By Amy Silverman
By Olivia LaVecchia
By Monica Alonzo and Stephen Lemons
By Chris Parker
By Michael Lacey
By Weston Phippen
Scott hasn't tracked advertising results, but is convinced dividends are reaped. "Whether or not it's profitable for business," he says, "it shows you have a concern for the community, and people can translate that however they want."
The Grapevine reads like the product of a small group of politically passionate people on a mission. The July 4 issue listed a "declaration of grievances" decrying tyranny and despotism, and it got as far as Number 6. "Due to limited space," it read, "the remaining 32 grievances will have to wait until next week."
Articles are often reprinted in subsequent editions. One recent issue, about half of which was written by Grapevine founders Philip Janes (the paper's editor), David Broome (copy editor) or Barr himself, included summaries of cases before the state Supreme Court, an essay on antiauthoritarianism by a prison inmate doing time for failure to pay taxes, stories on Gulf War Syndrome and the Sonoran Desert Museum, and a series of brief book and recording reviews.
Barr wrote a short piece on homelessness. He outlined an imaginary scenario wherein a man loses his job as the result of depression over a divorce. Drowning his sorrows at a local bar, the man loses his front teeth in a fight with bar patrons, can't afford to get them fixed, looks terrible at job interviews, falls behind on rent and ends up on the streets.
"It is in emergencies such as this that the Grapevine newspaper often comes to the rescue," Barr writes. The homeless man, he says, receives copies of the paper with a phone call. "He is now employed making cash money that can be immediately converted into food. Now, if friends or associates inquire as to his new job classification, he can always reply, 'It's just something I'm doing to help me make ends meet.'"
The story ends with the man making enough to get off the street, get those teeth fixed and land a job, finally buying a Grapevine from another down-on-his-luck vendor.
At its peak, the Grapevine was printing 60,000 copies an issue.
That was just before Barr and Leigh Butler, the sprightly woman who sank $62,000 into the operation, bifurcated bitterly in March.
This summer, Butler began publishing Southwest Solutions, a health and social issues paper with a national scope.
Then last month, a former Grapevine driver unveiled the low-budget View Points, the only one of the three papers set up specifically with homeless people in mind.
Barr figures he's got 100 to 125 homeless people pushing papers these days. Since he and Butler parted ways, circulation has fallen to about 40,000 a month, he says--5,000 issues of each paper hitting the streets twice a week. That number could double with cooler weather approaching and more vendors willing to stand outside and work.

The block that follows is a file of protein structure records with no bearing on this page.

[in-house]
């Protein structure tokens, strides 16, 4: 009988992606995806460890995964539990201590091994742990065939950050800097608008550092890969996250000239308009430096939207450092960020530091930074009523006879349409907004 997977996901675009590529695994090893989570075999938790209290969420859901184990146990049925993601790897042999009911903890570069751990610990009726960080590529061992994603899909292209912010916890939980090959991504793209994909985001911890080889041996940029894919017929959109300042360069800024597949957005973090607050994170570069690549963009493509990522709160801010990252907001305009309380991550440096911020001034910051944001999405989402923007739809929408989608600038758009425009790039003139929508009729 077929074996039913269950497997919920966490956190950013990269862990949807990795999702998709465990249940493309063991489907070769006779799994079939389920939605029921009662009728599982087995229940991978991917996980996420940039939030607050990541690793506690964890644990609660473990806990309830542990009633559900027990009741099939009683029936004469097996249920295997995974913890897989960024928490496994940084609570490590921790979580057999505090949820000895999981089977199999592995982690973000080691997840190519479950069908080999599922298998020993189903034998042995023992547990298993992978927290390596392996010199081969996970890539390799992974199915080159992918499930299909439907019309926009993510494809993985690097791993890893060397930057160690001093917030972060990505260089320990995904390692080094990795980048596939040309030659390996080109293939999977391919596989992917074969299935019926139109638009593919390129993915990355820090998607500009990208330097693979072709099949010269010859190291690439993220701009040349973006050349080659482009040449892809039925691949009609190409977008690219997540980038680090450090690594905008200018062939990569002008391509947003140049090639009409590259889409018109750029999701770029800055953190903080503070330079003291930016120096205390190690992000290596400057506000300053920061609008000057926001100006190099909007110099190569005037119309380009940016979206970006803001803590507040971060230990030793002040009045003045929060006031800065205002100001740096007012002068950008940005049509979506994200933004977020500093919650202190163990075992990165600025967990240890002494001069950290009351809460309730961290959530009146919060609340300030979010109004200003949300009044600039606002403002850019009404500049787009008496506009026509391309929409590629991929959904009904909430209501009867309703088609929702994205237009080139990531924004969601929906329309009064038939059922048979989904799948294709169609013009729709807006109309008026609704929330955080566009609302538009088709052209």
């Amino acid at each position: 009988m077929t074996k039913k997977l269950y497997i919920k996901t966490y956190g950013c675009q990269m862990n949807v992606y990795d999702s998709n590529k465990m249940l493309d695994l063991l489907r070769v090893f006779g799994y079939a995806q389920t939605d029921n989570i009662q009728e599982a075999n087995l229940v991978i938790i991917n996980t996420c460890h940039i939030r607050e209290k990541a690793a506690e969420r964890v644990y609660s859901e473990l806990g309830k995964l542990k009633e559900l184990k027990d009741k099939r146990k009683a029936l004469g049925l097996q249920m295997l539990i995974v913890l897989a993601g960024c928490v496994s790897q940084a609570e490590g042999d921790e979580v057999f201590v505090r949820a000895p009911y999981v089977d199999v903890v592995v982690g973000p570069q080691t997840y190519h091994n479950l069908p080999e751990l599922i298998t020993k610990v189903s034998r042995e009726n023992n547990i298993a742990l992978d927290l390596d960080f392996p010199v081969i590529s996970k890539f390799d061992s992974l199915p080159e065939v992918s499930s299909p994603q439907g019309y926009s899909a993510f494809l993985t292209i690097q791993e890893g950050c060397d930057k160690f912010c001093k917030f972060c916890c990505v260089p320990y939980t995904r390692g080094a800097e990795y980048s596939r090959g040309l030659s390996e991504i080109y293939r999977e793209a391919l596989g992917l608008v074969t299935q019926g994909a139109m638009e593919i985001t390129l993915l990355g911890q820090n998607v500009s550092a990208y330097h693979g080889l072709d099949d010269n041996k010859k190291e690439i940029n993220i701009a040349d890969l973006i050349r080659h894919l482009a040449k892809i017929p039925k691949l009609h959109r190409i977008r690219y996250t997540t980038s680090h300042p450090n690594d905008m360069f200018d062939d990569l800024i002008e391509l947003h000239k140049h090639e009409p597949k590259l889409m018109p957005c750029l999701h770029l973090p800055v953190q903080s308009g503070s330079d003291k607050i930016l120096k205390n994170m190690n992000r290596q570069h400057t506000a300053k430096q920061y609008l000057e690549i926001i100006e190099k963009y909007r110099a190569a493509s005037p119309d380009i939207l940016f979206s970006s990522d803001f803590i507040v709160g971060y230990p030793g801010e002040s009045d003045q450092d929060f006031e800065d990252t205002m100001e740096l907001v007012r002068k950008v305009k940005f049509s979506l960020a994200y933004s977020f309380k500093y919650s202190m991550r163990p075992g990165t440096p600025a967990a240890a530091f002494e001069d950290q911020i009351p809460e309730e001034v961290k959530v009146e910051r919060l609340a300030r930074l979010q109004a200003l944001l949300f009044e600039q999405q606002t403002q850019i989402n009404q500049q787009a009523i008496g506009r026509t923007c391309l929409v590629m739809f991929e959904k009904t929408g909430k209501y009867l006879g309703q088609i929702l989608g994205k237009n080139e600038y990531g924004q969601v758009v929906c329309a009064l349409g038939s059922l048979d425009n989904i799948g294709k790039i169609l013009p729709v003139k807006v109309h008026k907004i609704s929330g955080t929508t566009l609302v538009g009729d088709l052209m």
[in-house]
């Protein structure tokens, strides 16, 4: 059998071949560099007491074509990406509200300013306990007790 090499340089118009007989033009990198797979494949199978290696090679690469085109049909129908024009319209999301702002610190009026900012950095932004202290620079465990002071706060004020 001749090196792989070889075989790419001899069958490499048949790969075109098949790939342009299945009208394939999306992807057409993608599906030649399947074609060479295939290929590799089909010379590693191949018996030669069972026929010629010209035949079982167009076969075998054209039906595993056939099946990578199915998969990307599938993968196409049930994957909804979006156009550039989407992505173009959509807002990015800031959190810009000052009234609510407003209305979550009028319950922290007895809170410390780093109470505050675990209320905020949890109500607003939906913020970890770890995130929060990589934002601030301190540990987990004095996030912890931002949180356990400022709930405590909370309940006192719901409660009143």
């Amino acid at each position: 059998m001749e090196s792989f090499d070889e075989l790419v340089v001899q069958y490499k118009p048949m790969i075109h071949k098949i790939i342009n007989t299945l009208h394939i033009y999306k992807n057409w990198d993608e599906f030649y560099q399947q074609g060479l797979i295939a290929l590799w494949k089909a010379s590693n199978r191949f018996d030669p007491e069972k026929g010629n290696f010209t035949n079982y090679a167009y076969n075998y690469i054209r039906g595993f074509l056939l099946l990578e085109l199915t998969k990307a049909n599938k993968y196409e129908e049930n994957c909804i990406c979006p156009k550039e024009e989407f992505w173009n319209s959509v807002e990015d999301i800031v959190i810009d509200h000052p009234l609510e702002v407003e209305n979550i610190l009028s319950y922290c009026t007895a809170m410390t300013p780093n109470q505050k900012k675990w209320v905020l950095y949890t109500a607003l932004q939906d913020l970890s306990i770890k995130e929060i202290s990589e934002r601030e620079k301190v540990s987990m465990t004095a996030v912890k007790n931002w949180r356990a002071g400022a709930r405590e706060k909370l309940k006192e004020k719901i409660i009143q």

Vendors pay $5 per 50-paper bundle, or 10cents a copy, which they then sell for 50cents apiece. Drivers often will hand over a dollar and decline the change. But sometimes they'll hand over a dollar and even decline the paper.
"I've read articles in the Grapevine a couple of times," says Margaret Quintana of the Downtown Neighborhood Learning Center, which offers free educational services, mostly to the homeless. "And my reaction was like, 'Oh, these people [writers] are angry. I don't know if I want to read that.'"
Barr and his cohorts can, indeed, be angry. Barr once chained himself to the flagpole outside the Arizona Corporation Commission to protest a ruling against him.
Some say the Grapevine should publish more stories about homelessness, or personal narratives and poetry by homeless people. Heck, even coupons for downtown luncheon specials might not be a bad idea--anything to better encourage a reader's investment.
"It has to be more than political diatribes," says Dennis Burke, director of development for Central Arizona Shelter Services (CASS), a downtown shelter for single men and the mentally ill.
But Patrick Tucker, a local homeless advocate, says the paper's content is negligible.
"I don't know that it matters to the people donating money," he says. "They're not going to make a judgment about the quality of the paper; they're going to be making a judgment about the person selling it, that whether they're out there selling pencils or pieces of gum, they're willing to work."Louisa Stark, a 13-year Valley homeless advocate who chairs the Phoenix Consortium for the Homeless and directs the Community Housing Partnership, knows several Grapevine vendors who report earnings of $15 to $20 for a good eight-to-ten-hour day."I was on this call-in talk show," she says, "and somebody called in and said, 'These people look strong and healthy. Why aren't they working?' Well, I think these people think they are working. How many of us would stand out in the sun in 112-degree weather with all that exhaust, making $2 an hour?"
Although there are plenty of minimum-wage jobs available, Stark says some eschew such jobs because they don't go far toward establishing a place of residence, anyway, not when the average one-bedroom apartment runs $450 a month, plus deposits. Moreover, recent changes in landlord-tenant laws and low vacancy rates favor landlords, and background checks are being done with more scrutiny, spitting more families into the streets."People may well say to themselves, 'Why not sell the Grapevine?'" she says. "'I can't find housing, anyway, so I'll live outside, work outside, work my own hours. I might make less money, but at least it's not routine.'"Advocates estimate that up to 80 percent of the homeless population has some sort of substance-abuse problem or mental-health condition. Others are victims of circumstance, but they generally don't stay homeless for long.The ones who don't go away are the ones with the problems that don't go away.